Pregnant, and in agony from back pain? Here's what you can do to feel more comfortable
As your baby grows inside you, your abdomen grows as well; your centre of gravity moves forward and you may find yourself leaning back to compensate. This puts stress on your lower back, and is one of the many factors that can lead to back pain. Carrying extra weight around your middle puts further pressure on your back muscles, especially if your abdominal muscles were a little weak to begin with.
Even pain with a purpose hurts. But without defeating the purpose, you can conquer or, at least, manage the pain and discomfort. Here are some five common concerns and suggestions to ease back pain.
“My back pain is terrible. I'm worried I won't be able to stand up at all by the last trimester”.
Perfect posture can go a long way toward easing back pain. Try to keep your centre of gravity in your spine and pelvis rather than out in your belly. Stand erect and straight with your shoulders pulled back. Slouching can precipitate or worsen the backache.
Kick off those heels
Word to the fashionista: because of the extra weight you're carrying, you'll want to pack away those stilettos and uncomfortable footwear. Think flat, simple and comfortable. You could also consider orthotics and orthopaedic shoe inserts designed for muscle support
Plying the pounds
Don't gain more than the recommended amount of weight. Nine months of carrying extra weight will take its toll on your back. If you're already a bit over the suggested gain, be sure to make up for it with added rest.
“I work in an office, and spend a long hours on my computer. I have difficulty getting up from my chair”.
Sitting for long periods can be as bad as sitting the wrong way. After every half hour take a break — take a walk around the office or do some stretching.
Sitting puts more stress on your spine than any other activity, so it pays to do it right. Make sure that the chairs at home and at work provide good support, preferably with a straight back, arm support and a firm cushion. When you are seated, tuck a small, firm cushion in the small of your back for support. Use a footrest to elevate your feet slightly. Or, as Aditi, a lawyer, did, put a carton under the desk to rest your feet.
“Will carrying my three-year-old put further strain on my back?”
Yes, most definitely. Try to encourage your child to walk. For times when your child insists on being carried, bend at the knees, make sure your back is straight as possible, hold your child close to your body, and raise yourself slowly.
Avoid lifting heavy objects, but if you must, lift them slowly. Steady yourself by assuming a wide stance; bend at the knees, not at the waist; keep your back straight and lift with your arms and legs, not your back.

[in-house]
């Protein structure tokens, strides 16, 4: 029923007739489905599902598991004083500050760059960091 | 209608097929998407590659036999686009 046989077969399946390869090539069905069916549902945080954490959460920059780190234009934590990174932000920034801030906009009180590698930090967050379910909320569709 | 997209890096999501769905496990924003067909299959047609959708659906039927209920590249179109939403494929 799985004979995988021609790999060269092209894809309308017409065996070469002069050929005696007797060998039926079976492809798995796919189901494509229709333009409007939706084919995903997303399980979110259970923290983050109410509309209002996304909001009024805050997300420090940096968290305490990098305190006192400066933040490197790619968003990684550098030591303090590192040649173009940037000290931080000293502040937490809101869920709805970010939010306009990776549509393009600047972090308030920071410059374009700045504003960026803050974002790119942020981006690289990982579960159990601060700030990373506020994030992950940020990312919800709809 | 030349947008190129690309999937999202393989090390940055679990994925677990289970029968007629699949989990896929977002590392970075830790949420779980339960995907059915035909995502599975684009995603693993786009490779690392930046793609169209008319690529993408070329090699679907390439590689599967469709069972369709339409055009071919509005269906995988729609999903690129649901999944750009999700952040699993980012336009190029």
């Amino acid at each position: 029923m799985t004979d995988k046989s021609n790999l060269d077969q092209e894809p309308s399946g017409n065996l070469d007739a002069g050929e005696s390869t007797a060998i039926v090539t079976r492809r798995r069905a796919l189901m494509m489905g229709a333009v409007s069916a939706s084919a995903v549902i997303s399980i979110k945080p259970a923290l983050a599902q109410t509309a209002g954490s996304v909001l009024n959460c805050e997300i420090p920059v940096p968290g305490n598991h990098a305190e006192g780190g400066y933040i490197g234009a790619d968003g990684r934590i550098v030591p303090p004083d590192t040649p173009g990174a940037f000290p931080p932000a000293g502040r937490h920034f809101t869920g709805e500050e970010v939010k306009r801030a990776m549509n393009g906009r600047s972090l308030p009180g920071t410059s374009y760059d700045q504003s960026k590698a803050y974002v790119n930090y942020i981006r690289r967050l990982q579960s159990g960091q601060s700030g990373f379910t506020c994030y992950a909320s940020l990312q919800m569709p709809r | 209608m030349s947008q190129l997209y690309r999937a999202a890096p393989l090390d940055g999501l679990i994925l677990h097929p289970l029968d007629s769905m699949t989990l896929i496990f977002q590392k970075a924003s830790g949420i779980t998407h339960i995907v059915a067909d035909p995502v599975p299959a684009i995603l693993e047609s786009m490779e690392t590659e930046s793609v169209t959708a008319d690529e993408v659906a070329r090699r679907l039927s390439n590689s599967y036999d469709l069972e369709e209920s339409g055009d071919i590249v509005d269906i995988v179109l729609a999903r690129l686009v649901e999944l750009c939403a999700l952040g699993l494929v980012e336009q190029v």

While carrying groceries, divide them into two shopping bags and carry them in each arm rather than in front of you.
“I feel a tugging pain in my lower back every time I try to get out of bed”
A firm mattress will help relieve your back pain. If you don't have a firm mattress, put a piece of hardboard under your current mattress. Sleep on your side with your knees bent and place a pillow between them for support. When getting out of bed, swing your legs over the side of the bed to the floor rather than twisting to get up.
Lying on your back puts 25 kg of pressure on your back. Placing a pillow under your knees cuts the pressure in half. Lying on your side with a pillow between your knees also reduces the pressure.
“I often feel exhausted by the end of the day, and my back feels the same. What are simple remedies to alleviate back stress?”
Get a therapeutic massage at least once a week. Ask your partner or a friend to massage your back — you now have a medical excuse to indulge in a regular back rub!
Take a warm bath or enjoy a pulsating shower on your back. Use a warm water bottle on your back, hips or other sore spots to relieve pain.
Rest and relaxation can work wonders on your back pain. Many back problems are aggravated by stress, so, learn to relax. Try some relaxation exercises when pain strikes.
Stretching exercises can help ease back pain, but take care to choose stretches that lessen your symptoms and provide relief.
Always check with your physician before embarking on any exercise plan.
Get down on all fours, with your hands directly under your shoulders and your knees under your hips. Slowly round your back, tucking the tailbone under and then arch your back by drawing your tailbone up. Repeat five times.
Sit forward on a chair with your feet on the ground. Move the knees apart and round your body forward, allowing your torso to pass between your legs. Repeat five times.
Sit on a chair, reach one arm across your belly and grasp the opposite side of the chair. Look over your shoulder while rotating your lower and mid-back. Repeat five times each side
The writer is a certified Clinical Exercise Specialist, Lifestyle and Weight Management Specialist.